Monday, July 23, 2018

Via Tricycle: Ha Ha Zen

Ha Ha Zen

Finding parallels between modern-day stand-up comedians and Zen masters of the past
By Pamela D. Winfield 



I am not saying that comedians are enlightened Zen masters (though who knows?—there may be some incognito bodhisattvas among us). Nor do I want to belittle the great Zen tradition by reducing it to an alternative series about the contemporary comedy circuit. But Americans treat Zen with such obsequious reverence that they often fail to realize that many of these guys were really funny characters, and that much of Zen discourse is based on their witty repartee and blistering one-upmanship.

I use the words “guys” and “one-upmanship” deliberately here, since funny Zen nuns and laywomen in Buddhist history are not well represented in the literature. There are some exceptional examples, such as the nameless woman selling rice cakes by the roadside who cleverly bests the proud Diamond Sutra scholar Deshan Xuanjian, but her gender is part of the joke. The moral of the story is that if even a simple woman can outsmart you, then you really need to up your game. Likewise today, Jerry’s guests are overwhelmingly male, as well as positively pumped to be driven around the streets of New York or Los Angeles in classic sports cars to go eat hot dogs or smoke cigars.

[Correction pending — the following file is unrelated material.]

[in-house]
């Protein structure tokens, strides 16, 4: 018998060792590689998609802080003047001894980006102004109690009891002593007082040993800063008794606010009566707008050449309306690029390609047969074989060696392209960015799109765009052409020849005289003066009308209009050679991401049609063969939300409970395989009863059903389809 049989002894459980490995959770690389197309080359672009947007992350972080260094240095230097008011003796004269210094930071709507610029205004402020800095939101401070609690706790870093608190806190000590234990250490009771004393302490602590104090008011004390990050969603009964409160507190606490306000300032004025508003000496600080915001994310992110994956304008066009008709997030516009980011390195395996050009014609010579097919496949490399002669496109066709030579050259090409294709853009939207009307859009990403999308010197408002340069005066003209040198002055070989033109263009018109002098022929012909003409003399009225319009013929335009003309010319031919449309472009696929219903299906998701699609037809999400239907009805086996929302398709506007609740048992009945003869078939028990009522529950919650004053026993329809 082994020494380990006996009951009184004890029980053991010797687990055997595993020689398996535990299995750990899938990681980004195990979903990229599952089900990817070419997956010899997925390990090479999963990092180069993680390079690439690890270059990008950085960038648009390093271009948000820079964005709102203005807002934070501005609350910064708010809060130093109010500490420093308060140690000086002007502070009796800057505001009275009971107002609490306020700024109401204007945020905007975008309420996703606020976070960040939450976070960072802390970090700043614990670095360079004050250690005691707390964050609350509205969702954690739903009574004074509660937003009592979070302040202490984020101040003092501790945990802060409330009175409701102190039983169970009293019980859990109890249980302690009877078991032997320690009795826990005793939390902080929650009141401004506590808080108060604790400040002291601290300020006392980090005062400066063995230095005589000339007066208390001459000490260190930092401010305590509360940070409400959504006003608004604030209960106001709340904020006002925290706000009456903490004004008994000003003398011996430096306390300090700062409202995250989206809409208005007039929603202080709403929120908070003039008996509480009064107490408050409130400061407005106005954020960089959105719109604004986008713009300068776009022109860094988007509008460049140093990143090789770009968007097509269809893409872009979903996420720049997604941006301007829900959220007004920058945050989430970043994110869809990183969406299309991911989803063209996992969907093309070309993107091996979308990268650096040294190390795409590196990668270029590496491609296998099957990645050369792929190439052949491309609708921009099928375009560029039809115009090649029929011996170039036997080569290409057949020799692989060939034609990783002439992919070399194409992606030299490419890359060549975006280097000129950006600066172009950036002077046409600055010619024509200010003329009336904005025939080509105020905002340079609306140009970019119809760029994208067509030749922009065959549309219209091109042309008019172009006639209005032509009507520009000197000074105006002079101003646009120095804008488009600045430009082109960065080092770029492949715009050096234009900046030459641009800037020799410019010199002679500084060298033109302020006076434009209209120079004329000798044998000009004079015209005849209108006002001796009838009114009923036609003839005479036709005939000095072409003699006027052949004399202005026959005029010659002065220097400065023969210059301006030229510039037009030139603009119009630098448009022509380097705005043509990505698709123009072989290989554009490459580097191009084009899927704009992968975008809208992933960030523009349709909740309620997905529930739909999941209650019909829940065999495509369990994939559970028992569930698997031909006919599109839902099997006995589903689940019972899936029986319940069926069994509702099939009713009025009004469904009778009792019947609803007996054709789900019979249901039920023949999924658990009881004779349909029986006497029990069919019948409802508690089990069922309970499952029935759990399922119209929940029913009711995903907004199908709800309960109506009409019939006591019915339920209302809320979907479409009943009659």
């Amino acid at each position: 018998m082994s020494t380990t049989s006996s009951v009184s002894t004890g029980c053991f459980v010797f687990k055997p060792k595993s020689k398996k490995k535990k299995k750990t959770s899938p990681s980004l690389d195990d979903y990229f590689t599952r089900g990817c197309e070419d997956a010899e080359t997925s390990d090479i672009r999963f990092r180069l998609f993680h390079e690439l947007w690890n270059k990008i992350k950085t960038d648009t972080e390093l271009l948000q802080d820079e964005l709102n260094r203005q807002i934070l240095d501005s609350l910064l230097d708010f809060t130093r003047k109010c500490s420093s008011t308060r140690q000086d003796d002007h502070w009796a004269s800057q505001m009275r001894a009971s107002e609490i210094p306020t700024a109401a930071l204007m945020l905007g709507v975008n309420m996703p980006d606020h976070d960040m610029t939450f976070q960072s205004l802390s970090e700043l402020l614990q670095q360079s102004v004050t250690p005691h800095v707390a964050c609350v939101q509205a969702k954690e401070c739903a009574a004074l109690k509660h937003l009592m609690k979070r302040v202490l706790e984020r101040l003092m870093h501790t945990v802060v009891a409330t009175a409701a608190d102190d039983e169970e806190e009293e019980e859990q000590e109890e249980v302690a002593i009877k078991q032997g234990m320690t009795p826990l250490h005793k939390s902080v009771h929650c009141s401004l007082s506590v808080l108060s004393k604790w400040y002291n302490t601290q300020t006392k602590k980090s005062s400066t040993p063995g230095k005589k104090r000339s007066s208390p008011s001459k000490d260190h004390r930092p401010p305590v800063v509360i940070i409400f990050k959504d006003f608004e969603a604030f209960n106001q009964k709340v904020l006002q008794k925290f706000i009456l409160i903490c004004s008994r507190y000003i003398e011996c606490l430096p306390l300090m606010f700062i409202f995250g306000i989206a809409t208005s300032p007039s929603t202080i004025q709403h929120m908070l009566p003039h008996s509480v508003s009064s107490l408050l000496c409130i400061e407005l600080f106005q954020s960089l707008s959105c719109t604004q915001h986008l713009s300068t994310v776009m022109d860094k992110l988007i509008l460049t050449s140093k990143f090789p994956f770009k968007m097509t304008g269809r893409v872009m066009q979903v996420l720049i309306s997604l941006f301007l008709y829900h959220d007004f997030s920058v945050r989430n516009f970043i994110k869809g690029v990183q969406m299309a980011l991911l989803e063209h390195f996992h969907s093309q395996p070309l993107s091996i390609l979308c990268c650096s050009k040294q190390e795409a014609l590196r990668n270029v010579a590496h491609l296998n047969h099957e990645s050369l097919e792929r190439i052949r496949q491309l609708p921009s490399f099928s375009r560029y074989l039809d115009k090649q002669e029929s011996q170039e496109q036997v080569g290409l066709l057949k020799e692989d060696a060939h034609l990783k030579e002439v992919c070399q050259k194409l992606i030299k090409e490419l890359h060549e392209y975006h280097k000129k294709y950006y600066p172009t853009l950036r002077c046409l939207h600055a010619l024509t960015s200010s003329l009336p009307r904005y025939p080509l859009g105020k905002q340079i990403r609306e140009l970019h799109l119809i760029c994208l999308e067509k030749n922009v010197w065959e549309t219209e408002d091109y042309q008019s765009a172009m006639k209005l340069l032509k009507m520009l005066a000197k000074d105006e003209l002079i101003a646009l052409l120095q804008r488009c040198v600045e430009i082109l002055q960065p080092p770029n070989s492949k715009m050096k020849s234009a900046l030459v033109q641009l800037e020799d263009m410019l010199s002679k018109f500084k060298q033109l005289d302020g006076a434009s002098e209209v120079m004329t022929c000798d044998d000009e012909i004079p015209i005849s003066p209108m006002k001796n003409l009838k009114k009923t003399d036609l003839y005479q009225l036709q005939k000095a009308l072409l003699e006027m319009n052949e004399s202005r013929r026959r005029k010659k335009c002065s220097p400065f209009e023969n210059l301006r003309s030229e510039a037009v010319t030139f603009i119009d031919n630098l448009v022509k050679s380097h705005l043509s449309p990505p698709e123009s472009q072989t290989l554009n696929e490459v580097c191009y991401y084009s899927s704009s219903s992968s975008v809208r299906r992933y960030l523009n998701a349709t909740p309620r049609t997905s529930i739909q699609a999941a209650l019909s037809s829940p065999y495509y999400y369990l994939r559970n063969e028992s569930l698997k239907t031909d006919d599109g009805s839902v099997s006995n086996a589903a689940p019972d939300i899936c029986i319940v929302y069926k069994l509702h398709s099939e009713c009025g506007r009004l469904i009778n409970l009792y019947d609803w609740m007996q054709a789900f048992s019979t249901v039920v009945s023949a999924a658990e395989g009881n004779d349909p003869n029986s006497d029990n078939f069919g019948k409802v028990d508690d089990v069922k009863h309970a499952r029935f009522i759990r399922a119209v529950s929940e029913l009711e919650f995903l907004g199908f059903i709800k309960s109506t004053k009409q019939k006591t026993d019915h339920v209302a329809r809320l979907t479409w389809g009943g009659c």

Besides male dominance, the traditions share other characteristics as well. Like Zen monks, stand-up comics have their own professional periods of itinerancy, their own mentoring networks, inside jokes, and a kind of certifying transmission based on their first appearance on a late-night talk show or Saturday Night Live season. For comedians and monks alike, the process of studying human nature, gathering material, and perfecting their lines is a lifelong practice and way of being in the world. They both also learn from the masters and then overturn that received knowledge, subverting expectations and articulating their own idiosyncratic take on reality. And monks drank a lot of tea back then, which is kind of equivalent to today’s consumption of coffee.